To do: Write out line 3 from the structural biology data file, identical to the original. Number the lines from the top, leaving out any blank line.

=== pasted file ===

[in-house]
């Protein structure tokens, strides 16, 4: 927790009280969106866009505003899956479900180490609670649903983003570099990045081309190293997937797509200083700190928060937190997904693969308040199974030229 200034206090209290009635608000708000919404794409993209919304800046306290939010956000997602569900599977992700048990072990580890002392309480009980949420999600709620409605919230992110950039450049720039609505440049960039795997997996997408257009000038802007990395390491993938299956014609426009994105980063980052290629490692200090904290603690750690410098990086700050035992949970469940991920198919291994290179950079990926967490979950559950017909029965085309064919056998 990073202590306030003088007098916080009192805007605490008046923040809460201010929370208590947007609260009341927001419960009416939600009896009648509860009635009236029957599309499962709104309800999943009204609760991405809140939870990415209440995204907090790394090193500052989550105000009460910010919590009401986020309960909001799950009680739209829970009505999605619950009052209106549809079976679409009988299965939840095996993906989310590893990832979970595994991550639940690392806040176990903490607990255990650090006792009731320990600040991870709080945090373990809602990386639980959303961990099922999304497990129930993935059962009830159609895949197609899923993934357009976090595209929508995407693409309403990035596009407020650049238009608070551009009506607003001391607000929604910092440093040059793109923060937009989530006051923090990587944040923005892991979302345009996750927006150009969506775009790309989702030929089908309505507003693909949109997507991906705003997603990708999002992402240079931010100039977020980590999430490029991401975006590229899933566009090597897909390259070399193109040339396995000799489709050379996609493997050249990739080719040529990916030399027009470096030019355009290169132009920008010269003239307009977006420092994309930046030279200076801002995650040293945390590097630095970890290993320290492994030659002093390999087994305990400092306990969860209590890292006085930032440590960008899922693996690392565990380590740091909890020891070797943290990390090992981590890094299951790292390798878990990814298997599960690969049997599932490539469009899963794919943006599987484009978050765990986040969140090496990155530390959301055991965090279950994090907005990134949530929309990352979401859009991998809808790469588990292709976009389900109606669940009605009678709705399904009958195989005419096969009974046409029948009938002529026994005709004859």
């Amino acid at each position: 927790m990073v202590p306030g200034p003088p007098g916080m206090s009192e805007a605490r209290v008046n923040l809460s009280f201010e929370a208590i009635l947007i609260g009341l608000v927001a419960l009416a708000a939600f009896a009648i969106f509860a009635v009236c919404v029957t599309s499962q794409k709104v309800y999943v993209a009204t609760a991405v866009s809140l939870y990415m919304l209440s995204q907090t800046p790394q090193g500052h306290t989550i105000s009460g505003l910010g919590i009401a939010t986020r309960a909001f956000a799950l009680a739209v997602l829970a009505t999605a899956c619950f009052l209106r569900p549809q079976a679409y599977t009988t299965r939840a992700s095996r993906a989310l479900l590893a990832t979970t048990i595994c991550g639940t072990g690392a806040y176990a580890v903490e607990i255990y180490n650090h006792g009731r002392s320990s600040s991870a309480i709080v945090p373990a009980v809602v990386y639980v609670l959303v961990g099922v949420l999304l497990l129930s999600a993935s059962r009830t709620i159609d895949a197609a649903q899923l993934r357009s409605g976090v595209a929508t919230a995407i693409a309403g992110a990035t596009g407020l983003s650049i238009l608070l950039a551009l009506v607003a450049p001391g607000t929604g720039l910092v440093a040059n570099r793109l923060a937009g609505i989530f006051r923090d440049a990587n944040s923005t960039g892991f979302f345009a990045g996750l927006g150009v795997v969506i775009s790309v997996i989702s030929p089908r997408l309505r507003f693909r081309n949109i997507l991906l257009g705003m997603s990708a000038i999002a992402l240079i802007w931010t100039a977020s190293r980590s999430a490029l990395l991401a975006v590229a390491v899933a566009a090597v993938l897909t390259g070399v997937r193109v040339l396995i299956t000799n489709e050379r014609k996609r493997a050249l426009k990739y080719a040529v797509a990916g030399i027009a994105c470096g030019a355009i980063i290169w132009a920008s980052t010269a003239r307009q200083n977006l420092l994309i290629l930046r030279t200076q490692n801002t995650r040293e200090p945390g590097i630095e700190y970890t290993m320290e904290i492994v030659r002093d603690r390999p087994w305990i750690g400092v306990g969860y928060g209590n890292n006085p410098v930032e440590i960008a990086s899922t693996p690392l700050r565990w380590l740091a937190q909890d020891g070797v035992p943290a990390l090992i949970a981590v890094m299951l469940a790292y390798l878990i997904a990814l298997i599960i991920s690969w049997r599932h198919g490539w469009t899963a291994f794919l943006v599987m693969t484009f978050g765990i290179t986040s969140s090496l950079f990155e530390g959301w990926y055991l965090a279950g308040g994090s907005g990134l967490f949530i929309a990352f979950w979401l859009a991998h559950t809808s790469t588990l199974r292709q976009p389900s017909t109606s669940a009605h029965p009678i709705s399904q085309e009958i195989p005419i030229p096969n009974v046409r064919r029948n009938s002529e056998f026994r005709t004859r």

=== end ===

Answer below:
């Amino acid at each position: 927790m990073v202590p306030g200034p003088p007098g916080m206090s009192e805007a605490r209290v008046n923040l809460s009280f201010e929370a208590i009635l947007i609260g009341l608000v927001a419960l009416a708000a939600f009896a009648i969106f509860a009635v009236c919404v029957t599309s499962q794409k709104v309800y999943v993209a009204t609760a991405v866009s809140l939870y990415m919304l209440s995204q907090t800046p790394q090193g500052h306290t989550i105000s009460g505003l910010g919590i009401a939010t986020r309960a909001f956000a799950l009680a739209v997602l829970a009505t999605a899956c619950f009052l209106r569900p549809q079976a679409y599977t009988t299965r939840a992700s095996r993906a989310l479900l590893a990832t979970t048990i595994c991550g639940t072990g690392a806040y176990a580890v903490e607990i255990y180490n650090h006792g009731r002392s320990s600040s991870a309480i709080v945090p373990a009980v809602v990386y639980v609670l959303v961990g099922v949420l999304l497990l129930s999600a993935s059962r009830t709620i159609d895949a197609a649903q899923l993934r357009s409605g976090v595209a929508t919230a995407i693409a309403g992110a990035t596009g407020l983003s650049i238009l608070l950039a551009l009506v607003a450049p001391g607000t929604g720039l910092v440093a040059n570099r793109l923060a937009g609505i989530f006051r923090d440049a990587n944040s923005t960039g892991f979302f345009a990045g996750l927006g150009v795997v969506i775009s790309v997996i989702s030929p089908r997408l309505r507003f693909r081309n949109i997507l991906l257009g705003m997603s990708a000038i999002a992402l240079i802007w931010t100039a977020s190293r980590s999430a490029l990395l991401a975006v590229a390491v899933a566009a090597v993938l897909t390259g070399v997937r193109v040339l396995i299956t000799n489709e050379r014609k996609r493997a050249l426009k990739y080719a040529v797509a990916g030399i027009a994105c470096g030019a355009i980063i290169w132009a920008s980052t010269a003239r307009q200083n977006l420092l994309i290629l930046r030279t200076q490692n801002t995650r040293e200090p945390g590097i630095e700190y970890t290993m320290e904290i492994v030659r002093d603690r390999p087994w305990i750690g400092v306990g969860y928060g209590n890292n006085p410098v930032e440590i960008a990086s899922t693996p690392l700050r565990w380590l740091a937190q909890d020891g070797v035992p943290a990390l090992i949970a981590v890094m299951l469940a790292y390798l878990i997904a990814l298997i599960i991920s690969w049997r599932h198919g490539w469009t899963a291994f794919l943006v599987m693969t484009f978050g765990i290179t986040s969140s090496l950079f990155e530390g959301w990926y055991l965090a279950g308040g994090s907005g990134l967490f949530i929309a990352f979950w979401l859009a991998h559950t809808s790469t588990l199974r292709q976009p389900s017909t109606s669940a009605h029965p009678i709705s399904q085309e009958i195989p005419i030229p096969n009974v046409r064919r029948n009938s002529e056998f026994r005709t004859r």